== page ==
It’s another week, and Africa’s been hopping. From conflict development to genomes to billionaires, there’s a bunch to cover, so let’s dive right in, shall we?
Conflicts and Politics:
Things are looking bleak in Egypt again. President Mohammed Morsi, in November, issued a decree that put nearly all state powers in his hand, placing the executive branch squarely above the judicial branch. Many Egyptians feel like they woke up suddenly in an Islamist state and began to protest outside the presidential palace in Cairo with crowds numbering in the tens of thousands.
Mali is also in turmoil. Civilians are upset with the military for pulling out of northern Mali quickly, allowing Islamist extremists to take control. Militias are ready to fight and are unsatisfied with recent peace talks.
Update on the Democratic Republic of the Congo (DRC) that I discussed last week: the UN has found concrete evidence that the Rwandan government has been backing the M23 rebels in Goma. Up until now, the UN has been hesitant to openly name Rwanda as supporters of this rebel group, although they have indirectly hinted at it through other documents. Although there are mineral deposits at stake in the eastern Congo, the real tragedy is the thousands upon thousands of Congolese civilians left vulnerable in the security vacuum caused by the conflict.
Kenyans who live in East Africa — but not in Kenya — will now be able to vote and participate in Kenyan elections without being in country.
South Africa, Africa’s most progressive nation, seems to be taking a few steps back. Although the country’s post-apartheid constitution guarantees gender equality and outlaws unfair discrimination, a lot of poor, rural South Africans only have access to traditional courts operated by tribal chiefs. President Zuma plans to make these courts the only option for millions of South Africans by denying them access to civil courts by passing the Traditional Courts Bill which will relegate those in rural areas to be subjected to a separate justice system.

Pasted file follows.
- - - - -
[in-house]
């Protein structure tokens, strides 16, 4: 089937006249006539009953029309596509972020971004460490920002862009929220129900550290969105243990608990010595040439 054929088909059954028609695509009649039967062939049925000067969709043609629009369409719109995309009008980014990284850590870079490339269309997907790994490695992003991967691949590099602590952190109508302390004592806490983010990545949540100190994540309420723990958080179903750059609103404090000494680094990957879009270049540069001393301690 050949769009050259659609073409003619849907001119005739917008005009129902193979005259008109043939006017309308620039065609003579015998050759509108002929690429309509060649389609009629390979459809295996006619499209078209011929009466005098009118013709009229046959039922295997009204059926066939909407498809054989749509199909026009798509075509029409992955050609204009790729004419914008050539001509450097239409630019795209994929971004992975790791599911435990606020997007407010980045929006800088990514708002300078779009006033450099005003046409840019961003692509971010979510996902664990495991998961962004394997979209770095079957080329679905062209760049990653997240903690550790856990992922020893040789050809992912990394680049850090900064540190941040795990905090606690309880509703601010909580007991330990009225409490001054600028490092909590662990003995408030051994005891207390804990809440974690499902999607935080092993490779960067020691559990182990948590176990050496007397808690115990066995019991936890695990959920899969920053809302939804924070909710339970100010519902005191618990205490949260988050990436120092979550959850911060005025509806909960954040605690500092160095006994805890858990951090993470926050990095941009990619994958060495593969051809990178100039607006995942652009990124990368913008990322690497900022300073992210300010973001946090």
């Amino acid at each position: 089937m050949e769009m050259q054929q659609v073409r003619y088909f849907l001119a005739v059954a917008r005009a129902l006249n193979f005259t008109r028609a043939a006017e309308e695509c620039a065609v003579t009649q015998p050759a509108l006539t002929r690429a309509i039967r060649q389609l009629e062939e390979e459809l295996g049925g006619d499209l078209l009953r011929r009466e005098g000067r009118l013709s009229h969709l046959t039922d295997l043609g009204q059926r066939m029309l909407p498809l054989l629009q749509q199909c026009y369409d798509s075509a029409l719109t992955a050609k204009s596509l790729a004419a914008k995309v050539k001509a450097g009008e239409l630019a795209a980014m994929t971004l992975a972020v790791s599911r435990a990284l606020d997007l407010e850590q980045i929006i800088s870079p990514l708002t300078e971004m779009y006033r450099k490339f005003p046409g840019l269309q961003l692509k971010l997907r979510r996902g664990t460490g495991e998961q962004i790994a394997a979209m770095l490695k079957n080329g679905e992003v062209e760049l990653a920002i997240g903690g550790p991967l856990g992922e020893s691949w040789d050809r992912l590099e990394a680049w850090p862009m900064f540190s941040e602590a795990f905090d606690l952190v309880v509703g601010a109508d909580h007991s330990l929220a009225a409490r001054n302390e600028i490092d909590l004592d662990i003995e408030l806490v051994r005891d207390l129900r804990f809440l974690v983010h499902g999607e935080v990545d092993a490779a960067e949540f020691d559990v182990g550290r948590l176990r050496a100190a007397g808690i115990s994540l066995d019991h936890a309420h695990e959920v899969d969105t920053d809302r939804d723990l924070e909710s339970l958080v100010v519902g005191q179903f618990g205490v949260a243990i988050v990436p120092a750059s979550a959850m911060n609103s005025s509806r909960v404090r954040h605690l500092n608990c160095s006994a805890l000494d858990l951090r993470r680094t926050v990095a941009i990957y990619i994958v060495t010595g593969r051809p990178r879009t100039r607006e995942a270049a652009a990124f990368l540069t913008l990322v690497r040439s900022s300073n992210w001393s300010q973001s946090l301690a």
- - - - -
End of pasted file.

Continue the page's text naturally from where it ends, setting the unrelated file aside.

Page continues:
Science and Health:
This opinion piece by Mary Beth Hastings, Vice President of the Center for Health and Gender Equity, discusses the correlation between HIV/AIDS and gender inequality.
Currently, African scientists are poised to sequence the bioinformatics of 1,000 ethnic groups in the continent. This means that in the future, people will be able to carry their geno-information with them when they seek treatment, which means that they will be able to have the best treatment for their geno instead of going through guesswork.
Person of Note:
Oprah Winfrey is no longer the richest black woman in the world. That title has passed on to Folorunsho Alakija, a Nigerian billionaire oil tycoon, fashion designer, and philanthropist who began her professional career as a bank secretary.